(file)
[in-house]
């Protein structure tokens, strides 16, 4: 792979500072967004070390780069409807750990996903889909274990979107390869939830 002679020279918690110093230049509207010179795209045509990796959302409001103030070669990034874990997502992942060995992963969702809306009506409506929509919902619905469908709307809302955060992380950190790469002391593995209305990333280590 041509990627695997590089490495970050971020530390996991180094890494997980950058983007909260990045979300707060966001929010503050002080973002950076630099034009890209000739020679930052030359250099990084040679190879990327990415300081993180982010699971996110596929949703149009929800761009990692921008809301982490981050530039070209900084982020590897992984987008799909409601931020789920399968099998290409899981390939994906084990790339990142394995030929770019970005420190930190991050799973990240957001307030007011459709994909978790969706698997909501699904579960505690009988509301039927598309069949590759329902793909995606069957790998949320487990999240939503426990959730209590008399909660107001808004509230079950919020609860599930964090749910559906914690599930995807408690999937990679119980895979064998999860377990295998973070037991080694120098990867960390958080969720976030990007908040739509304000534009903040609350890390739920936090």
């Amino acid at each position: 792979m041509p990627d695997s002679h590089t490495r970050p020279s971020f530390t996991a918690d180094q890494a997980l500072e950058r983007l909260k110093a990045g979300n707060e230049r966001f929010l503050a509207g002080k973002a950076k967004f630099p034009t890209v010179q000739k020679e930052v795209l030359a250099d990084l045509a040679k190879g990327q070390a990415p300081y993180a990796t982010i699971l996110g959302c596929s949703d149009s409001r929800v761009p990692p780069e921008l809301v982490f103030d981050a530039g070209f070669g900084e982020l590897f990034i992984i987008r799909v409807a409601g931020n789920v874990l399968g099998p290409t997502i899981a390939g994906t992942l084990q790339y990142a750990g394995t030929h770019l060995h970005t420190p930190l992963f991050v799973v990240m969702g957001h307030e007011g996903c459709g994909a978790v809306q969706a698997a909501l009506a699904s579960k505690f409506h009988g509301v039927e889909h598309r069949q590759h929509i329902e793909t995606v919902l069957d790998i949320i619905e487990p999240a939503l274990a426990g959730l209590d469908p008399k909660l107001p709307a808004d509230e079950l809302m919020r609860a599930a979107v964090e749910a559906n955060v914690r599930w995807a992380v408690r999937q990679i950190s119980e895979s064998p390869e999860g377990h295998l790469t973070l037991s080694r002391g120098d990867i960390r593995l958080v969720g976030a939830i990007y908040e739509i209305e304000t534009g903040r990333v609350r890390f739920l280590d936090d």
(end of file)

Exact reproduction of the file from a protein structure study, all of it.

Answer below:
[in-house]
């Protein structure tokens, strides 16, 4: 792979500072967004070390780069409807750990996903889909274990979107390869939830 002679020279918690110093230049509207010179795209045509990796959302409001103030070669990034874990997502992942060995992963969702809306009506409506929509919902619905469908709307809302955060992380950190790469002391593995209305990333280590 041509990627695997590089490495970050971020530390996991180094890494997980950058983007909260990045979300707060966001929010503050002080973002950076630099034009890209000739020679930052030359250099990084040679190879990327990415300081993180982010699971996110596929949703149009929800761009990692921008809301982490981050530039070209900084982020590897992984987008799909409601931020789920399968099998290409899981390939994906084990790339990142394995030929770019970005420190930190991050799973990240957001307030007011459709994909978790969706698997909501699904579960505690009988509301039927598309069949590759329902793909995606069957790998949320487990999240939503426990959730209590008399909660107001808004509230079950919020609860599930964090749910559906914690599930995807408690999937990679119980895979064998999860377990295998973070037991080694120098990867960390958080969720976030990007908040739509304000534009903040609350890390739920936090």
């Amino acid at each position: 792979m041509p990627d695997s002679h590089t490495r970050p020279s971020f530390t996991a918690d180094q890494a997980l500072e950058r983007l909260k110093a990045g979300n707060e230049r966001f929010l503050a509207g002080k973002a950076k967004f630099p034009t890209v010179q000739k020679e930052v795209l030359a250099d990084l045509a040679k190879g990327q070390a990415p300081y993180a990796t982010i699971l996110g959302c596929s949703d149009s409001r929800v761009p990692p780069e921008l809301v982490f103030d981050a530039g070209f070669g900084e982020l590897f990034i992984i987008r799909v409807a409601g931020n789920v874990l399968g099998p290409t997502i899981a390939g994906t992942l084990q790339y990142a750990g394995t030929h770019l060995h970005t420190p930190l992963f991050v799973v990240m969702g957001h307030e007011g996903c459709g994909a978790v809306q969706a698997a909501l009506a699904s579960k505690f409506h009988g509301v039927e889909h598309r069949q590759h929509i329902e793909t995606v919902l069957d790998i949320i619905e487990p999240a939503l274990a426990g959730l209590d469908p008399k909660l107001p709307a808004d509230e079950l809302m919020r609860a599930a979107v964090e749910a559906n955060v914690r599930w995807a992380v408690r999937q990679i950190s119980e895979s064998p390869e999860g377990h295998l790469t973070l037991s080694r002391g120098d990867i960390r593995l958080v969720g976030a939830i990007y908040e739509i209305e304000t534009g903040r990333v609350r890390f739920l280590d936090d």